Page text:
And just why is the bishop of “Zvornik and Tuzla” based in Bijeljina anyway? Victoria Clark explained in The Tablet in 1999 that Vasilije:

had abandoned his diocesan seat in Tuzla and been branded a war criminal by the Muslims of the town. Even the Serbs of Tuzla did not want him back, so he had built himself a new palace in Serb-controlled Bijeljina. He blamed the United States for starting the Yugoslav wars and then suggested that Britain would soon be doing its own ethnic cleansing of coloured minorities.

Vasilije would also appear to be a bit of a hypocrite. While he objects to the possibility of a mosque blighting his view, Bosnians complaining about an illegal church on their doorstep get short shrift. Back to another report from the Bosnian Institute:

A battle over a church in Konjevic Polje, in Bratunac, in the east of the Republika Srpska, is threatening to ignite a new inter-ethnic and religious conflict in the region, pitting Serbs against Bosniak returnees. The Serb Orthodox church was built there illegally in 1996 on the private land of a Bosniak, Fata Orlovic, after she had been expelled from the village along with other local Bosniaks in the war. After Orlovic returned and got her property back, she asked the church and civil authorities to remove the building, which stands in front of the family home.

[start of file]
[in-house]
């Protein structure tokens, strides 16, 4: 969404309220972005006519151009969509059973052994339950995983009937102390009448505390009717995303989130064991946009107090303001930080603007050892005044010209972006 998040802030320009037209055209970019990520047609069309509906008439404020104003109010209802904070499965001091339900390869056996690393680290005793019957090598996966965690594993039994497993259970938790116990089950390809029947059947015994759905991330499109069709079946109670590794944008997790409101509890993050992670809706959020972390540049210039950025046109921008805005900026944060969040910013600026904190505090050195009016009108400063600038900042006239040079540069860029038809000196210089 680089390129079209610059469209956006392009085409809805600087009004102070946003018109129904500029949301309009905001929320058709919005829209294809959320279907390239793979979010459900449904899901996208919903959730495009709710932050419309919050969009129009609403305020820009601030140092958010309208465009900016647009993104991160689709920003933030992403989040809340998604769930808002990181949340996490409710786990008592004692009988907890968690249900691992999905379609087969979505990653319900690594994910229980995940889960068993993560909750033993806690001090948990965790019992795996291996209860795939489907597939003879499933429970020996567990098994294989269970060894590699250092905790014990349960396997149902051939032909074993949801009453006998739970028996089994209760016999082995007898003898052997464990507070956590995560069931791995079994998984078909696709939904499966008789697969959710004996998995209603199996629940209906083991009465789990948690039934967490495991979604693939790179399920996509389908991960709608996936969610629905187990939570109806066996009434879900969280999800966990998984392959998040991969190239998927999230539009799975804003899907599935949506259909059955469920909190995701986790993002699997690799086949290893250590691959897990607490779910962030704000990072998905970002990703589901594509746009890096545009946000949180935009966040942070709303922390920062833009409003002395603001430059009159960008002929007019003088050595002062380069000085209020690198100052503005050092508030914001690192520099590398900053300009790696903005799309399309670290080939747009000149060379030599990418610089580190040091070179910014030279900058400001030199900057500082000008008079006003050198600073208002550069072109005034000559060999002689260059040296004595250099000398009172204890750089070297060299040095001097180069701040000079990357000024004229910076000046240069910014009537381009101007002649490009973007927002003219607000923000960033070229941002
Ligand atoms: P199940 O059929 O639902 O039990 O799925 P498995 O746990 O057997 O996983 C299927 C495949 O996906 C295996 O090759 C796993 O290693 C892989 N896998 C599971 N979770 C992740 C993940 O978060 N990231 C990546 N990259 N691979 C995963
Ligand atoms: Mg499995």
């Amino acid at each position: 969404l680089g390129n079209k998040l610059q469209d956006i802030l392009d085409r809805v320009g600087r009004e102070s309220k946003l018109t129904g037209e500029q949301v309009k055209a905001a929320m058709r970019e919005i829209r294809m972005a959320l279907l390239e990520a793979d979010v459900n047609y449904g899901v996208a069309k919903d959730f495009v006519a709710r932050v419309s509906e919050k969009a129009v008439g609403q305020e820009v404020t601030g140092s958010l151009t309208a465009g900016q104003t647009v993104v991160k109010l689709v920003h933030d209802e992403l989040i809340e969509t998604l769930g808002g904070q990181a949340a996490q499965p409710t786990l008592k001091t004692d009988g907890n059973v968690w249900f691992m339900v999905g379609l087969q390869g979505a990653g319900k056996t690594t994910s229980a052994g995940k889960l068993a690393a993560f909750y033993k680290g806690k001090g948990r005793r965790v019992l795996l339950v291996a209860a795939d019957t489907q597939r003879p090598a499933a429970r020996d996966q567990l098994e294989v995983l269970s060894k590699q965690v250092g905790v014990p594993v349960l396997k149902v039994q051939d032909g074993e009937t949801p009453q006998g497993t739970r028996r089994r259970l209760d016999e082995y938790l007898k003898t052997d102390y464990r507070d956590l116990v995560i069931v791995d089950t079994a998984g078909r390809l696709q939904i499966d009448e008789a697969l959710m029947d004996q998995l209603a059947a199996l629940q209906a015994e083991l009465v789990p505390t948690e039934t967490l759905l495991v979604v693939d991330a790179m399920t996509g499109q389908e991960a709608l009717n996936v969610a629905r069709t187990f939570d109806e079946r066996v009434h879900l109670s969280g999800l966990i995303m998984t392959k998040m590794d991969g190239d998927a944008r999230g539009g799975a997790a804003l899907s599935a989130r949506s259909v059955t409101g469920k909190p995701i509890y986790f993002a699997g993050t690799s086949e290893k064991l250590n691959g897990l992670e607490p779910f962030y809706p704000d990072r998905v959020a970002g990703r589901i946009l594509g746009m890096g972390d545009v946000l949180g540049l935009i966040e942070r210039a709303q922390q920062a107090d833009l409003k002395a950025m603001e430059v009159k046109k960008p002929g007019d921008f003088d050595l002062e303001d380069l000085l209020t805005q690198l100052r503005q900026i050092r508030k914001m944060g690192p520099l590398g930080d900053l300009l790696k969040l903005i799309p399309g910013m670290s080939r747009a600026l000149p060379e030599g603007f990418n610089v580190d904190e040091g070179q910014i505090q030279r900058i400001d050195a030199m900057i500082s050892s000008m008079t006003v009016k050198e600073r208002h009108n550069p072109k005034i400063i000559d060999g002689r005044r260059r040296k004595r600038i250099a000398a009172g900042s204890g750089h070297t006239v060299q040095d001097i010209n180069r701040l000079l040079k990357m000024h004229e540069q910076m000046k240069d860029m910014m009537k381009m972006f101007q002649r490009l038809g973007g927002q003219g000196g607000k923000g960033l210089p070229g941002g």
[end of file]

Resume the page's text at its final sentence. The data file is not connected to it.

…Radio Television Republika Srpska (RTRS)…carried an interview with the local bishop, Vasilije of Zvornik-Tuzla, describing moves to close the Konjevic Polje church as ‘genocidal’. The bishop claimed Orthodox people in the area had been ‘deprived of the right to their religion. Relocation or destroying the church is out of the question.’

Given the strife that can be stirred up by a church, imagine the impact of a holy place where Jesus himself appeared in the form of a tree branch to give his blessings to Serbian nationalism.

Agape Press Attacks Every Nation